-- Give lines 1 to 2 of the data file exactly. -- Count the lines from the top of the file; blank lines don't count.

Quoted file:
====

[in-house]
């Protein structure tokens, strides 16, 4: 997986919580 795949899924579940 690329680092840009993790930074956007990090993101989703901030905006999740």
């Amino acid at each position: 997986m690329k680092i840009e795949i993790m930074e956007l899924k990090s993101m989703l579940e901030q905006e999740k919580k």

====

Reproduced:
[in-house]
């Protein structure tokens, strides 16, 4: 997986919580 795949899924579940 690329680092840009993790930074956007990090993101989703901030905006999740």